Mpls committee approves streetcar plan called "boondoggle of highest order" by Cam Winton
|Renderings released by city of Minneapolis|
|With a car driving down the train tracks along Eat Street, it looks like the engineers still have some work to do, doesn't it?|
SEE ALSO: Green Line test trains now running down University Avenue [IMAGES]
That sounds cool, but some, including mayoral candidate Cam Winton, argue the city would be much better off investing money in upgrading bus service instead of installing a more costly streetcar line along the bustling stretch of Central and Nicollet avenues extending from 5th Street on the north to 46th Street on the south, with a crossing above the Mississippi River along the Hennepin Avenue bridge. (The ultimate plan, as we detailed in June, is to extend the line more than five miles further north all the way up to 41st Avenue.)
During a hearing yesterday morning, Winton called the project a "boondoggle of the highest order." More from the Southwest Journal:
[Winton] noted that the streetcar line would cost about $52.9 million per mile -- higher than earlier estimates of around $40 million per mile. He criticized the plan for being more expensive and serving fewer riders than an enhanced bus line. He also suggested the claims about streetcars ability to generate new development in other cities can be attributed to tax-increment financing.Indeed, according to MPR, bus enhancements down Central-Nicollet would cost about one-fourth as much as the proposed streetcar line.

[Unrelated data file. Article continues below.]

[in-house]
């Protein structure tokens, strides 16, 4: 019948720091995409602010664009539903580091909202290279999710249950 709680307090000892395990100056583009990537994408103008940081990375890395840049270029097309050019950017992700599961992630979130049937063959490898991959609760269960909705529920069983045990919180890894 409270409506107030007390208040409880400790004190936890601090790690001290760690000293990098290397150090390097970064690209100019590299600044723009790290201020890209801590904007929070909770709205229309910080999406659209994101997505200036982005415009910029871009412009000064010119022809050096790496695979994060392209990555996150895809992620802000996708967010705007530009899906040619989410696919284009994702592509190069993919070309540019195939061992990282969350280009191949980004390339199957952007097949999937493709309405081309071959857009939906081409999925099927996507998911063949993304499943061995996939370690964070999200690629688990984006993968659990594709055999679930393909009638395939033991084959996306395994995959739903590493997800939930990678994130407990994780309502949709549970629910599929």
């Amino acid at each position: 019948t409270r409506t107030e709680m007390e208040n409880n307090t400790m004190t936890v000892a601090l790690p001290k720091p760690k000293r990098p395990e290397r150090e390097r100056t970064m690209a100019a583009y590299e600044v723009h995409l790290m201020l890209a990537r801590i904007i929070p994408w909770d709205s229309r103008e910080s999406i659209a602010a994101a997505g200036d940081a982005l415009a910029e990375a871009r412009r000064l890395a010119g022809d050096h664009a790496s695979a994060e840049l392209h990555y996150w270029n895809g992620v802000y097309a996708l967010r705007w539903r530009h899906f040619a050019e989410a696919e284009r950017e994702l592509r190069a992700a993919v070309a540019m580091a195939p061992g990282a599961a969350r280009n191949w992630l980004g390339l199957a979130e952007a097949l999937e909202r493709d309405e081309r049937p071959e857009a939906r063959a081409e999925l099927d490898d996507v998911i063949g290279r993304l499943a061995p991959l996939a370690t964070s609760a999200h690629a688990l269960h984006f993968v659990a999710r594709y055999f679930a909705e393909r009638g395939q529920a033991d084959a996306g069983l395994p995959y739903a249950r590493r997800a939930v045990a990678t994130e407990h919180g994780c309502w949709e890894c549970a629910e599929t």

But proponents of the plan argue it's about more than efficiency. During the same hearing, council member and mayoral candidate Betsy Hodges said, "Streetcars aren't just about getting from point A to point B. Streetcars are about economic development."
"They're about growing our population," Hodges continued. "They're about growing the services that go to that population and they're about growing our property tax base."
The Star Tribune details how the project would be funded, which still, in large part, remains to be determined:
About $60 million of [the approximately $200 million] will be funded by a state-approved "value capture district," which allows the city to redirect property taxes from several major development projects that are already underway across the city...Here's a couple more renderings showing how the streetcar would look running down Nicollet downtown and along East Hennepin in Northeast:
The rest of the funding relies on non-city sources that have yet to be identified. The mayor's office says that the Legislature must pass a transit sales tax in order for the plan to work.
The plan will come before the full City Council next week.
-- Follow Aaron Rupar on Twitter at @atrupar. Got a tip? Drop him a line at email@example.com.